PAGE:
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|Subject: Re: Trend:Laser mining||Date: 12/13/2012 8:02 PM|
|Author: qazulight||Number: 411247 of 461379|
how much power would be need to power a laser for Gold mining and Geothermal energy, to quarrying stone and building tunnels and how would you get the power source in situ????
I do not know how much power would be required, but the company seems to think they can get it into the ground.
We deliver multi-kW laser power over multi-mile distances.
In the past 15 years, high power fiber laser costs have dropped by 100X+ with modular, solid state construction for rugged field transportation. However, long distance transmission of high power lasers was believed to be impossible due to physics limitations known as Stimulated Brillouin Scattering (SBS) and other nonlinear effects.
Foro Energy’s proprietary technology overcomes these and other limitations to allow “world first” transmission of:
High power, by overcoming SBS
Over long distances, by overcoming SBS
With low loss, through a proprietary fiber optic specification
In downhole environments, through a proprietary cabling package
It looks like from the website that the first customer will be energy. That would make sense as the tight gas and oil requires many wells with multiple horizontal legs. There is a need for speed.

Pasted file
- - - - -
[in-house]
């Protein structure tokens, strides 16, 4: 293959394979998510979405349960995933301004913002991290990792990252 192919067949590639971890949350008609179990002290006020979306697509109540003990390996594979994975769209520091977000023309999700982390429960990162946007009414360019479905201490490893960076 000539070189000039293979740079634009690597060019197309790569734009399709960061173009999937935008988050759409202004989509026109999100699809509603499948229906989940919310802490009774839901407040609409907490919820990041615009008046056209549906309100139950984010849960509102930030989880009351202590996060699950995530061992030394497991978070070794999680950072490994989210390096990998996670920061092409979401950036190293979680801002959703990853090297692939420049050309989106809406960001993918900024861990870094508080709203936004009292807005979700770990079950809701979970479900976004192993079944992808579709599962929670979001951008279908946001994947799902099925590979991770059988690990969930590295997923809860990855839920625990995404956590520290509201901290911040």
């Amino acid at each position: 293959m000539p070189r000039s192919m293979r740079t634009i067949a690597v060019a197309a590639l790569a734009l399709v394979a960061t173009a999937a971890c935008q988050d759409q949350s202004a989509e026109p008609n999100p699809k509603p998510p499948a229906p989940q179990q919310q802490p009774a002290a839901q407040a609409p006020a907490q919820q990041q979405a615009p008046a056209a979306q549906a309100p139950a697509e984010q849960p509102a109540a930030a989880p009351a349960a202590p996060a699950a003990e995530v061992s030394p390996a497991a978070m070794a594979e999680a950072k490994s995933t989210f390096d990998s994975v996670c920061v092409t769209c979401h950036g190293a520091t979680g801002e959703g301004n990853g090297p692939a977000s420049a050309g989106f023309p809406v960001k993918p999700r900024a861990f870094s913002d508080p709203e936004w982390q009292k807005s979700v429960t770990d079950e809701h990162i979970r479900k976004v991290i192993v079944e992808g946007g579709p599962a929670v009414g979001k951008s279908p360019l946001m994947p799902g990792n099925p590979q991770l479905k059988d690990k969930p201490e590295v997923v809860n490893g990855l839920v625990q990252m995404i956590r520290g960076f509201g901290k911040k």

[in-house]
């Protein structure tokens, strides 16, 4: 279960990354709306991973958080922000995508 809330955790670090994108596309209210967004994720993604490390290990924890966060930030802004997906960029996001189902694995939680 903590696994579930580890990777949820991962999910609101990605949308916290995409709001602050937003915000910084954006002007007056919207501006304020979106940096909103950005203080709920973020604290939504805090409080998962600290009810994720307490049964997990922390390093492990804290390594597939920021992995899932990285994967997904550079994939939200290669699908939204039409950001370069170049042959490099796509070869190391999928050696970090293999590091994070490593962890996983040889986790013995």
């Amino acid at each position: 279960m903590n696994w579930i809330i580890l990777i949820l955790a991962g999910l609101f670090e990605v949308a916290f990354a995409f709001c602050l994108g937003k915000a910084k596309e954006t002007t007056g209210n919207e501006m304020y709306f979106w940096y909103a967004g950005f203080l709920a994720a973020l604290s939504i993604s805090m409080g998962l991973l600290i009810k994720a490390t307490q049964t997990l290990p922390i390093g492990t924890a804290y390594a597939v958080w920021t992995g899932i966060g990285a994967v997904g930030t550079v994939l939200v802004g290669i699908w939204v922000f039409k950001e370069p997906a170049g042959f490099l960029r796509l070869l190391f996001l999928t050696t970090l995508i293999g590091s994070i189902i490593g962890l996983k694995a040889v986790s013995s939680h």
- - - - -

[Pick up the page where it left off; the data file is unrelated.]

However, the Colorado school of mines is interested also. So, I suspect that there is a mining application.
I think we are talking a few years hence before we can invest ??
I think we are talking forever before we can invest. The two venture capital companies that are invested are not public. ARPA-E which is also invested is a government agency.
I suppose you could invest in Cheveron, ConocoPhillips, GE and NRG, but that would probably be like buying seawater for the gold.
I brought it up because in ground rock cutting sped up by a factor of four or more would have MACRO impacts. The spread of Fracking and recovering tight gas and oil could become very wide spread, depressing the price of oil and upsetting the current geopolitical and geoeconomic situation.
Where the Haynesville Shale was the first slip of the avalanche, this and other technologies are starting to snowball.
While finding more energy is good, and finding it spread around the world would be even better, and being able to produce at economy friendly prices is outstanding. The current economic structure depends on something completely different.
As investors we must be ahead of the curve. Not so much so that we can invest ahead of the curve, that is speculation, rather so we can be ready emotionally to make the choices when they finally appear in invest able forms.
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